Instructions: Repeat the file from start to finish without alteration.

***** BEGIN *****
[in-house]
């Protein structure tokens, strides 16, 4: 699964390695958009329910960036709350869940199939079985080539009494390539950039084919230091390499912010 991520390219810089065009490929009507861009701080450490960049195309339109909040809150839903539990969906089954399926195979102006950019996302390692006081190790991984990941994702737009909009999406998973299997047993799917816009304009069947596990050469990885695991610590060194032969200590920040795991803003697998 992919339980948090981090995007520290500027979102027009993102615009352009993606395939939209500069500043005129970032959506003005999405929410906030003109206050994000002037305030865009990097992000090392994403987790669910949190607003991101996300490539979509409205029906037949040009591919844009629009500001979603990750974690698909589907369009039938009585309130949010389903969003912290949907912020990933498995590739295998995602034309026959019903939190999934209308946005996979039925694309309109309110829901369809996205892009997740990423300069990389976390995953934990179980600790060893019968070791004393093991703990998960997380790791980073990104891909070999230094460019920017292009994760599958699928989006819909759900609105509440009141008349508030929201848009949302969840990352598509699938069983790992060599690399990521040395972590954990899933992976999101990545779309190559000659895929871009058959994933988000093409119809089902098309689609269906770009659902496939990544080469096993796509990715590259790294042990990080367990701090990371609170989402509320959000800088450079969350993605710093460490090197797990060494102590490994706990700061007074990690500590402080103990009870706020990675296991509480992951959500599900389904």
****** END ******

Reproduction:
[in-house]
């Protein structure tokens, strides 16, 4: 699964390695958009329910960036709350869940199939079985080539009494390539950039084919230091390499912010 991520390219810089065009490929009507861009701080450490960049195309339109909040809150839903539990969906089954399926195979102006950019996302390692006081190790991984990941994702737009909009999406998973299997047993799917816009304009069947596990050469990885695991610590060194032969200590920040795991803003697998 992919339980948090981090995007520290500027979102027009993102615009352009993606395939939209500069500043005129970032959506003005999405929410906030003109206050994000002037305030865009990097992000090392994403987790669910949190607003991101996300490539979509409205029906037949040009591919844009629009500001979603990750974690698909589907369009039938009585309130949010389903969003912290949907912020990933498995590739295998995602034309026959019903939190999934209308946005996979039925694309309109309110829901369809996205892009997740990423300069990389976390995953934990179980600790060893019968070791004393093991703990998960997380790791980073990104891909070999230094460019920017292009994760599958699928989006819909759900609105509440009141008349508030929201848009949302969840990352598509699938069983790992060599690399990521040395972590954990899933992976999101990545779309190559000659895929871009058959994933988000093409119809089902098309689609269906770009659902496939990544080469096993796509990715590259790294042990990080367990701090990371609170989402509320959000800088450079969350993605710093460490090197797990060494102590490994706990700061007074990690500590402080103990009870706020990675296991509480992951959500599900389904």